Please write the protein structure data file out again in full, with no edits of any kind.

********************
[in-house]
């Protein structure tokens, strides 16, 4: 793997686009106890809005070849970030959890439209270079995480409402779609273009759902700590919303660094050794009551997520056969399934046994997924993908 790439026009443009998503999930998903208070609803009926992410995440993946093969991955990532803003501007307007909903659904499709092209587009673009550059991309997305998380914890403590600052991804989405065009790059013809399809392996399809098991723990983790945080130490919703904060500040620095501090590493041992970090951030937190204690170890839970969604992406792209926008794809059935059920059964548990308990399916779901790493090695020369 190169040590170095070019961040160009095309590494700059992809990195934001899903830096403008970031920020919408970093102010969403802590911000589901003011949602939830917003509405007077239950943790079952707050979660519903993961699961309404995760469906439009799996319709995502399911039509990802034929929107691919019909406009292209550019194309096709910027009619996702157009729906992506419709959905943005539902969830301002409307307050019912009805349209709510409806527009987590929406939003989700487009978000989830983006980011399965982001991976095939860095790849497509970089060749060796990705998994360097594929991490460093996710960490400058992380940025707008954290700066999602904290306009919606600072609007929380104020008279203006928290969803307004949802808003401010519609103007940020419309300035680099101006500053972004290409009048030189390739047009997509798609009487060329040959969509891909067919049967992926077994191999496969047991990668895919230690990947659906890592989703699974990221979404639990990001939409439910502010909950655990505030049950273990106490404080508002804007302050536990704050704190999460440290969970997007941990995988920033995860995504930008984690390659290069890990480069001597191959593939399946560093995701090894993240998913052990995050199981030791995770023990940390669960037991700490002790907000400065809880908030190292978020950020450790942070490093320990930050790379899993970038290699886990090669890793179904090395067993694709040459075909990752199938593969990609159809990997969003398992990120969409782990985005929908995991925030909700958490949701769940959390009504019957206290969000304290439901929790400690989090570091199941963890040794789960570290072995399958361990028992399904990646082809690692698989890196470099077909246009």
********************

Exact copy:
[in-house]
């Protein structure tokens, strides 16, 4: 793997686009106890809005070849970030959890439209270079995480409402779609273009759902700590919303660094050794009551997520056969399934046994997924993908 790439026009443009998503999930998903208070609803009926992410995440993946093969991955990532803003501007307007909903659904499709092209587009673009550059991309997305998380914890403590600052991804989405065009790059013809399809392996399809098991723990983790945080130490919703904060500040620095501090590493041992970090951030937190204690170890839970969604992406792209926008794809059935059920059964548990308990399916779901790493090695020369 190169040590170095070019961040160009095309590494700059992809990195934001899903830096403008970031920020919408970093102010969403802590911000589901003011949602939830917003509405007077239950943790079952707050979660519903993961699961309404995760469906439009799996319709995502399911039509990802034929929107691919019909406009292209550019194309096709910027009619996702157009729906992506419709959905943005539902969830301002409307307050019912009805349209709510409806527009987590929406939003989700487009978000989830983006980011399965982001991976095939860095790849497509970089060749060796990705998994360097594929991490460093996710960490400058992380940025707008954290700066999602904290306009919606600072609007929380104020008279203006928290969803307004949802808003401010519609103007940020419309300035680099101006500053972004290409009048030189390739047009997509798609009487060329040959969509891909067919049967992926077994191999496969047991990668895919230690990947659906890592989703699974990221979404639990990001939409439910502010909950655990505030049950273990106490404080508002804007302050536990704050704190999460440290969970997007941990995988920033995860995504930008984690390659290069890990480069001597191959593939399946560093995701090894993240998913052990995050199981030791995770023990940390669960037991700490002790907000400065809880908030190292978020950020450790942070490093320990930050790379899993970038290699886990090669890793179904090395067993694709040459075909990752199938593969990609159809990997969003398992990120969409782990985005929908995991925030909700958490949701769940959390009504019957206290969000304290439901929790400690989090570091199941963890040794789960570290072995399958361990028992399904990646082809690692698989890196470099077909246009």